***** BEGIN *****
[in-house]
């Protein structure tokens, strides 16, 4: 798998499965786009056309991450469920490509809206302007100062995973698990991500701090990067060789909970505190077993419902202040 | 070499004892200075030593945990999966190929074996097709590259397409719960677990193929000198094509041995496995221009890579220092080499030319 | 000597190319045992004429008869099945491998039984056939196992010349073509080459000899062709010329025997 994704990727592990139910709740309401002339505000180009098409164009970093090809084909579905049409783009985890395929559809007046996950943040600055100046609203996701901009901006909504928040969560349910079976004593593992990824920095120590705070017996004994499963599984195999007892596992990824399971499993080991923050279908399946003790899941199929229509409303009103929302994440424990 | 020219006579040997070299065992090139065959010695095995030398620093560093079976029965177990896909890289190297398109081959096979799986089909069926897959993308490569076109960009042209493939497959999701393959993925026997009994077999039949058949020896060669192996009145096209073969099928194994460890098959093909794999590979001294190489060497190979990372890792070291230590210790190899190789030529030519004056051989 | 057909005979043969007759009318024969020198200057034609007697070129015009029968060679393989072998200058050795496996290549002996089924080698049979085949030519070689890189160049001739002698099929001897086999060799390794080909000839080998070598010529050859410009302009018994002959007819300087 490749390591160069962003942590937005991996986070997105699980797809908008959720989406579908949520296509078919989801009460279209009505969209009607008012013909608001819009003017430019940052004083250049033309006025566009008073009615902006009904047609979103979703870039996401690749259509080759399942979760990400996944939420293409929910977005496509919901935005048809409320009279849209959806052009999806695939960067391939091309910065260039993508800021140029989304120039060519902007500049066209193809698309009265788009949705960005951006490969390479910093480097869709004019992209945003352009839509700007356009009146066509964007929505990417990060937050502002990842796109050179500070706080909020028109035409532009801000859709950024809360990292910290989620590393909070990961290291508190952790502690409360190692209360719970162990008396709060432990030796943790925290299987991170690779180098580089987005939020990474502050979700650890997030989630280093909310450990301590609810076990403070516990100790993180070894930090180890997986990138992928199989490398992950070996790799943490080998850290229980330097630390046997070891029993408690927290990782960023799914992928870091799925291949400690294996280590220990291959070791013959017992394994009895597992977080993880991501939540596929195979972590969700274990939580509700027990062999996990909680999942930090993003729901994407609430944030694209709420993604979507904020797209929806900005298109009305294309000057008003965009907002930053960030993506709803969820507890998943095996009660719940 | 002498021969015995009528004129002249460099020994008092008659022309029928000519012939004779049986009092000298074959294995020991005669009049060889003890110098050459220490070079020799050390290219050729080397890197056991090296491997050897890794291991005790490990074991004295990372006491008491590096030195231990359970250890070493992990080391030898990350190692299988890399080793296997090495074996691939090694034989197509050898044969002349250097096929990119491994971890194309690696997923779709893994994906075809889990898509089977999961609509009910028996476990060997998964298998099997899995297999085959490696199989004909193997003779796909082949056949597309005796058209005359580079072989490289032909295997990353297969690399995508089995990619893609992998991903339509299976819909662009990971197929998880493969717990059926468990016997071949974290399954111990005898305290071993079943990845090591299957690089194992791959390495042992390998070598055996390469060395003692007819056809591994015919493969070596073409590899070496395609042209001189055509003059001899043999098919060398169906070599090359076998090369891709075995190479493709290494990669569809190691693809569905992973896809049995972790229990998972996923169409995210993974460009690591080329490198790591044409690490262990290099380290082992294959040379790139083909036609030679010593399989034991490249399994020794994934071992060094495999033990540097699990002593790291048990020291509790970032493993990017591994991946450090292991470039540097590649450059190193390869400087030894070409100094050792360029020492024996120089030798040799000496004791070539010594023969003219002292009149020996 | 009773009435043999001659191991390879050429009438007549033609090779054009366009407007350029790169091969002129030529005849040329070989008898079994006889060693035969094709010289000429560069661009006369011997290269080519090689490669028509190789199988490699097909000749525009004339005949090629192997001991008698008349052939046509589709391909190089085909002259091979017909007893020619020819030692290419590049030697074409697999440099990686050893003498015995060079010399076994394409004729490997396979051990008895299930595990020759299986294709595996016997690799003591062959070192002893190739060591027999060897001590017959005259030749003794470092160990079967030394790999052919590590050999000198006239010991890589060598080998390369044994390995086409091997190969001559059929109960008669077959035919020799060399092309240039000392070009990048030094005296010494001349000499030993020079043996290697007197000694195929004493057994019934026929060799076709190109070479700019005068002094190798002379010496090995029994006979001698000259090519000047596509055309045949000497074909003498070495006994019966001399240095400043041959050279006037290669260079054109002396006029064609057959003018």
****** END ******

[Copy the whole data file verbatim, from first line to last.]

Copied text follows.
[in-house]
């Protein structure tokens, strides 16, 4: 798998499965786009056309991450469920490509809206302007100062995973698990991500701090990067060789909970505190077993419902202040 | 070499004892200075030593945990999966190929074996097709590259397409719960677990193929000198094509041995496995221009890579220092080499030319 | 000597190319045992004429008869099945491998039984056939196992010349073509080459000899062709010329025997 994704990727592990139910709740309401002339505000180009098409164009970093090809084909579905049409783009985890395929559809007046996950943040600055100046609203996701901009901006909504928040969560349910079976004593593992990824920095120590705070017996004994499963599984195999007892596992990824399971499993080991923050279908399946003790899941199929229509409303009103929302994440424990 | 020219006579040997070299065992090139065959010695095995030398620093560093079976029965177990896909890289190297398109081959096979799986089909069926897959993308490569076109960009042209493939497959999701393959993925026997009994077999039949058949020896060669192996009145096209073969099928194994460890098959093909794999590979001294190489060497190979990372890792070291230590210790190899190789030529030519004056051989 | 057909005979043969007759009318024969020198200057034609007697070129015009029968060679393989072998200058050795496996290549002996089924080698049979085949030519070689890189160049001739002698099929001897086999060799390794080909000839080998070598010529050859410009302009018994002959007819300087 490749390591160069962003942590937005991996986070997105699980797809908008959720989406579908949520296509078919989801009460279209009505969209009607008012013909608001819009003017430019940052004083250049033309006025566009008073009615902006009904047609979103979703870039996401690749259509080759399942979760990400996944939420293409929910977005496509919901935005048809409320009279849209959806052009999806695939960067391939091309910065260039993508800021140029989304120039060519902007500049066209193809698309009265788009949705960005951006490969390479910093480097869709004019992209945003352009839509700007356009009146066509964007929505990417990060937050502002990842796109050179500070706080909020028109035409532009801000859709950024809360990292910290989620590393909070990961290291508190952790502690409360190692209360719970162990008396709060432990030796943790925290299987991170690779180098580089987005939020990474502050979700650890997030989630280093909310450990301590609810076990403070516990100790993180070894930090180890997986990138992928199989490398992950070996790799943490080998850290229980330097630390046997070891029993408690927290990782960023799914992928870091799925291949400690294996280590220990291959070791013959017992394994009895597992977080993880991501939540596929195979972590969700274990939580509700027990062999996990909680999942930090993003729901994407609430944030694209709420993604979507904020797209929806900005298109009305294309000057008003965009907002930053960030993506709803969820507890998943095996009660719940 | 002498021969015995009528004129002249460099020994008092008659022309029928000519012939004779049986009092000298074959294995020991005669009049060889003890110098050459220490070079020799050390290219050729080397890197056991090296491997050897890794291991005790490990074991004295990372006491008491590096030195231990359970250890070493992990080391030898990350190692299988890399080793296997090495074996691939090694034989197509050898044969002349250097096929990119491994971890194309690696997923779709893994994906075809889990898509089977999961609509009910028996476990060997998964298998099997899995297999085959490696199989004909193997003779796909082949056949597309005796058209005359580079072989490289032909295997990353297969690399995508089995990619893609992998991903339509299976819909662009990971197929998880493969717990059926468990016997071949974290399954111990005898305290071993079943990845090591299957690089194992791959390495042992390998070598055996390469060395003692007819056809591994015919493969070596073409590899070496395609042209001189055509003059001899043999098919060398169906070599090359076998090369891709075995190479493709290494990669569809190691693809569905992973896809049995972790229990998972996923169409995210993974460009690591080329490198790591044409690490262990290099380290082992294959040379790139083909036609030679010593399989034991490249399994020794994934071992060094495999033990540097699990002593790291048990020291509790970032493993990017591994991946450090292991470039540097590649450059190193390869400087030894070409100094050792360029020492024996120089030798040799000496004791070539010594023969003219002292009149020996 | 009773009435043999001659191991390879050429009438007549033609090779054009366009407007350029790169091969002129030529005849040329070989008898079994006889060693035969094709010289000429560069661009006369011997290269080519090689490669028509190789199988490699097909000749525009004339005949090629192997001991008698008349052939046509589709391909190089085909002259091979017909007893020619020819030692290419590049030697074409697999440099990686050893003498015995060079010399076994394409004729490997396979051990008895299930595990020759299986294709595996016997690799003591062959070192002893190739060591027999060897001590017959005259030749003794470092160990079967030394790999052919590590050999000198006239010991890589060598080998390369044994390995086409091997190969001559059929109960008669077959035919020799060399092309240039000392070009990048030094005296010494001349000499030993020079043996290697007197000694195929004493057994019934026929060799076709190109070479700019005068002094190798002379010496090995029994006979001698000259090519000047596509055309045949000497074909003498070495006994019966001399240095400043041959050279006037290669260079054109002396006029064609057959003018």